Listening to Hedi, I heard the little child enclosed in her memories, the one who met the horrible side of the world since she was truly little. Despite being a child, Hedi could assist to the discussions of the adults and from their fears and concerns, she understood on the way, the life threatening of the situation. Being still a kid, longing for a beautiful childhood, amongst her family and friends, Hedi faced the anti-Semitic rules from her class school ‘till the public social life. Hedi proved that her maturity came incredibly early to care her perception of life. It was not only the way of the headmistress acted against her, but the facts that kids were rigorously asked to avoid Jews children. It was then a heart-breaking silence in her words. There was a strong anti-Semitic message on the education standards at that time, and this was terrible wrong as we would expect from a highly educated headteacher to act justly, open minded. A school is meant to be an ethical, principled, righteous plant. Despite the xenophobia prejudices Hedi had to face in the society, she mentioned the way she was brought up regarding other people beliefs and might expect everyone to understand this way the facts: “We are not religious. But I am religiously taught never to doubt what other people believe.”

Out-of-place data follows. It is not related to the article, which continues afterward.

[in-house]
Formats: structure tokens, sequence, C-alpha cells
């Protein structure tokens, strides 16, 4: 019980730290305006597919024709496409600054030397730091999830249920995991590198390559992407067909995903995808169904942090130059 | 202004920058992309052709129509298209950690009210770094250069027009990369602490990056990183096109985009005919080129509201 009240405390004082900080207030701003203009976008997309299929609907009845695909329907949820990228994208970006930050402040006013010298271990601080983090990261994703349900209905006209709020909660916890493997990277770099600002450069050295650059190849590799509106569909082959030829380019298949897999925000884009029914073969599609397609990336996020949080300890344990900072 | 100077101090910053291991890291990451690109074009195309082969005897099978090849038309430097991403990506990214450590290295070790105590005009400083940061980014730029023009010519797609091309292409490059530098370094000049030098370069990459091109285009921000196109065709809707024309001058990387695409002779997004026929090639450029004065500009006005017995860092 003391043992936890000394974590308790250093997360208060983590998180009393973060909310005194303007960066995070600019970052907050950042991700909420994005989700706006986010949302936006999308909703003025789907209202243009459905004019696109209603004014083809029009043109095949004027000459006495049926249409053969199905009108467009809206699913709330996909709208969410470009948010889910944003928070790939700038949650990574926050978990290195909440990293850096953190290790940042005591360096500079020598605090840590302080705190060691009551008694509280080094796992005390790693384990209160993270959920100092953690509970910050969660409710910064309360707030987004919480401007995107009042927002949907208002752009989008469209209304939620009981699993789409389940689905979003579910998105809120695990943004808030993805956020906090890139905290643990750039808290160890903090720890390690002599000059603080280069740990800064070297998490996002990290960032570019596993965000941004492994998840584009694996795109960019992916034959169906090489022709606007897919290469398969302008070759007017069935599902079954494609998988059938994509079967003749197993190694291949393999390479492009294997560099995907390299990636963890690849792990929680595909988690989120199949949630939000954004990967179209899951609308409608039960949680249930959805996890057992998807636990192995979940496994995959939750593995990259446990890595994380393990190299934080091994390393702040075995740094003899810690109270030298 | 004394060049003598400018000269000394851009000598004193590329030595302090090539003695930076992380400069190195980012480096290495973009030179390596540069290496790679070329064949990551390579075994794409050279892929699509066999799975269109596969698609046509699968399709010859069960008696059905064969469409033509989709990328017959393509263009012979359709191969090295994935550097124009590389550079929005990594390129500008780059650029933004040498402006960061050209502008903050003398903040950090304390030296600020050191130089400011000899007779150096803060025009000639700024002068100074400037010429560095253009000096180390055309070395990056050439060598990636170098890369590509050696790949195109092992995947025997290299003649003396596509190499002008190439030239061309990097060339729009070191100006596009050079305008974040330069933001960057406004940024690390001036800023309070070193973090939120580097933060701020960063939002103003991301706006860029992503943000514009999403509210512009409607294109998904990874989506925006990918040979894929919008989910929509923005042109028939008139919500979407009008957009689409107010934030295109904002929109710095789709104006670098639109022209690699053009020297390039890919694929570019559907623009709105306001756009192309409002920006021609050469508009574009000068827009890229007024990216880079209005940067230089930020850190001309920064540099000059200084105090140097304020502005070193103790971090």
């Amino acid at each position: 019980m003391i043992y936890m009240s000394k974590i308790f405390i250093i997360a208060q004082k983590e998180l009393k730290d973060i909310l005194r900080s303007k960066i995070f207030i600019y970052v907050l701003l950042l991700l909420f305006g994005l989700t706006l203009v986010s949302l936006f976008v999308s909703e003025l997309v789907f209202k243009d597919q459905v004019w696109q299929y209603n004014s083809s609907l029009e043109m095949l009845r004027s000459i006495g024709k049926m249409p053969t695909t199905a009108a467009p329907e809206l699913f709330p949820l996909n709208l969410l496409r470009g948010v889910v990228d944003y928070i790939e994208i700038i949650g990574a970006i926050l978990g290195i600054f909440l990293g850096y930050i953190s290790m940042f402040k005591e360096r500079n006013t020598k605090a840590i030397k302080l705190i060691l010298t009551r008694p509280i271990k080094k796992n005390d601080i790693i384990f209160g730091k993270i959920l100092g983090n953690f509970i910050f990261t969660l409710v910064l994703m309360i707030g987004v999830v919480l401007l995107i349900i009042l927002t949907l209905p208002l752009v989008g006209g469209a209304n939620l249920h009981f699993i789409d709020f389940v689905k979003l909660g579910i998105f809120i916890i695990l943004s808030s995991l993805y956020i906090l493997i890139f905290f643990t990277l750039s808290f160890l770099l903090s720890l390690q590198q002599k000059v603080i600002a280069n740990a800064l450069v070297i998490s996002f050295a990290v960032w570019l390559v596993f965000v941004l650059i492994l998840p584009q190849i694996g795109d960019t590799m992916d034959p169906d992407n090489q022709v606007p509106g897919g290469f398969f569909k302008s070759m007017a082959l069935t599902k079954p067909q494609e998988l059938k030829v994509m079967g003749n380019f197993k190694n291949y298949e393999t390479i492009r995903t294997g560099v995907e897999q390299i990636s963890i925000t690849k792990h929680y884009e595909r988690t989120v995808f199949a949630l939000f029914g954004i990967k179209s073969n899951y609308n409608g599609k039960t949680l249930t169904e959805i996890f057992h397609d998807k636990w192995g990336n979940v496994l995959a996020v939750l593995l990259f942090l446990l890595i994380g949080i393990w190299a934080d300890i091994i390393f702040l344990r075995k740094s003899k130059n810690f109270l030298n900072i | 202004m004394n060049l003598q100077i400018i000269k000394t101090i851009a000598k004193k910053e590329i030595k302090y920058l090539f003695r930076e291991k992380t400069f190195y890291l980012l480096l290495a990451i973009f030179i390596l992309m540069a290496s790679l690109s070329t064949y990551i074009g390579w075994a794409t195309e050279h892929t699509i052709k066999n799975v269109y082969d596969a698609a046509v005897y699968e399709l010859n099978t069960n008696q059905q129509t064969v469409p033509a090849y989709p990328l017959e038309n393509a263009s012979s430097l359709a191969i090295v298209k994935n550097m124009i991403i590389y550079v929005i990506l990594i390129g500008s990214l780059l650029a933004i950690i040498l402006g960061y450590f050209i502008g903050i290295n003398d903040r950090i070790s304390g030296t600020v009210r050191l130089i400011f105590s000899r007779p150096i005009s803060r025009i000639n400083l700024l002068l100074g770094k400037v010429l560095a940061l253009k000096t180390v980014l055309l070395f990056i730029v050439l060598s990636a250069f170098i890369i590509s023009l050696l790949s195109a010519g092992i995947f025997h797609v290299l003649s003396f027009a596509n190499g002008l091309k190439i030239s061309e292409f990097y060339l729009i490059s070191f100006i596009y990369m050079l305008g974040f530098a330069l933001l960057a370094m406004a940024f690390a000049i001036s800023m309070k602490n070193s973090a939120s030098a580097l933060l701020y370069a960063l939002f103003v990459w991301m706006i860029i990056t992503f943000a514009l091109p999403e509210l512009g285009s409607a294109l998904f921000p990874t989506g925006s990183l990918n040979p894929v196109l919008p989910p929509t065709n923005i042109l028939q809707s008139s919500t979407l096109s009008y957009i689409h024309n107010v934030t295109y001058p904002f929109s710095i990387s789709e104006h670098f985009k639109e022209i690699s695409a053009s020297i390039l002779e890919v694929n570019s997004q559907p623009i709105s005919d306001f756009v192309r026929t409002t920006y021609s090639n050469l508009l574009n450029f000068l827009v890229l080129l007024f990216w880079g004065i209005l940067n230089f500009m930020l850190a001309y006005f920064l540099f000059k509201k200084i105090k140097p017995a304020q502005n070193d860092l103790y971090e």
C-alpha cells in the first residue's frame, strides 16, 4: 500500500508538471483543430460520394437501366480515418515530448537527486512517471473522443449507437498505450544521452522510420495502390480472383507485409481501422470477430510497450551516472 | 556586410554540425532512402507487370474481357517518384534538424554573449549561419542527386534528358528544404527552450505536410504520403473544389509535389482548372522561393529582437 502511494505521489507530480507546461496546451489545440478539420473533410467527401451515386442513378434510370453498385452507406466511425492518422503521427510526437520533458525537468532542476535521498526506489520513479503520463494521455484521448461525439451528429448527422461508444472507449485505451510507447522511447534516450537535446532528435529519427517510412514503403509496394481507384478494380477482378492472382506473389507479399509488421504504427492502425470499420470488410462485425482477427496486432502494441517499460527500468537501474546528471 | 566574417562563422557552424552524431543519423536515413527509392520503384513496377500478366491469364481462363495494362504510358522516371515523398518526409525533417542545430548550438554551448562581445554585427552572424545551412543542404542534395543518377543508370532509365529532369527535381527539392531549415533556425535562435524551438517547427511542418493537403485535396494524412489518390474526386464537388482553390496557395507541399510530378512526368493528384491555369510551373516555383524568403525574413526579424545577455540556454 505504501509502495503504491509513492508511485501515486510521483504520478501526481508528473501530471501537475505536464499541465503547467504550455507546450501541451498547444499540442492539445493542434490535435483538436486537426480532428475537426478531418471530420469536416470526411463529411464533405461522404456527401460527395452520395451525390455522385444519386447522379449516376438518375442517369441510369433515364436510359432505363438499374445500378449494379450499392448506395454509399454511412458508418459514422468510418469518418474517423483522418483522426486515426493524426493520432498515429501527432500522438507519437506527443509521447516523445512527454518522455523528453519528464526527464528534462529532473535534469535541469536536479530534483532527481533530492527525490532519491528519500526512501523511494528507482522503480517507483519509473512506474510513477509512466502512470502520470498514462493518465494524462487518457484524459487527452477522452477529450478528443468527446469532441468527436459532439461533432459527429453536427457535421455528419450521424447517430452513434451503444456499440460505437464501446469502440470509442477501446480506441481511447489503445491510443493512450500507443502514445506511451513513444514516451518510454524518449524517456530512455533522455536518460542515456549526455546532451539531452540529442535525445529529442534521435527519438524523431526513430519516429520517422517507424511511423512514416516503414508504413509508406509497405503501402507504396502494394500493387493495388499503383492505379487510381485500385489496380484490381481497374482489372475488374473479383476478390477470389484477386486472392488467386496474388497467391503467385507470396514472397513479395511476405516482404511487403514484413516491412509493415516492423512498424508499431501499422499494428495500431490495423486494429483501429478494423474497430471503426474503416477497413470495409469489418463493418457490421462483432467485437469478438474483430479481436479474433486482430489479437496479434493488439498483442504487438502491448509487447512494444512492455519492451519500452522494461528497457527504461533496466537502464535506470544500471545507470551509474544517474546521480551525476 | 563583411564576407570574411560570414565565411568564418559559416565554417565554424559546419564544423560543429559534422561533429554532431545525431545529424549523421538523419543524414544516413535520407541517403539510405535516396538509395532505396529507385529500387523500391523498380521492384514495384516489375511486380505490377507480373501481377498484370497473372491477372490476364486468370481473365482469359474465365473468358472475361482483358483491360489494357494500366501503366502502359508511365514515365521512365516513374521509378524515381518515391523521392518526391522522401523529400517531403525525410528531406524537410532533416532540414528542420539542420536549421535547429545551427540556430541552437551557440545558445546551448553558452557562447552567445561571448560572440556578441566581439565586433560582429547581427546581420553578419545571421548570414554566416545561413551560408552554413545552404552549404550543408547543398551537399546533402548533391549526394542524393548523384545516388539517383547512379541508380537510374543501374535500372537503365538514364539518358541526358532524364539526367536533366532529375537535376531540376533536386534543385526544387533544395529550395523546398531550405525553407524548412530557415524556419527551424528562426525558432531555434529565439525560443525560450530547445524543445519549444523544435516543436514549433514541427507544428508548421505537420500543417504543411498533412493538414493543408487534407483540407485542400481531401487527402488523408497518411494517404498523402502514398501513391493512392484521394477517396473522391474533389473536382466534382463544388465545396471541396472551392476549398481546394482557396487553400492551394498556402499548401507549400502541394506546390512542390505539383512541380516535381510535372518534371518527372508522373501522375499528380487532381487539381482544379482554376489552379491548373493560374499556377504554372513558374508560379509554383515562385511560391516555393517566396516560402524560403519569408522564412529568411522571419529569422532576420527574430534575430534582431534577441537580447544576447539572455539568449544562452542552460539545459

Still, as Hedi explained, there were people who would not follow the bigotry rules imposed by the Nazis, yet there was a limit where they could not fight so long for their Jews friends. She kindly remembers her neighbours, a native Christian Austrian family in whom house she spend cosy and lovely time, feeling the bright side of what humanity means. As well, Fräulein, Hedi’s father’s secretary, to whom she got extremely attached. These people would stick forever in Hedi’s memories as something to balance the other dark side of her life’s story.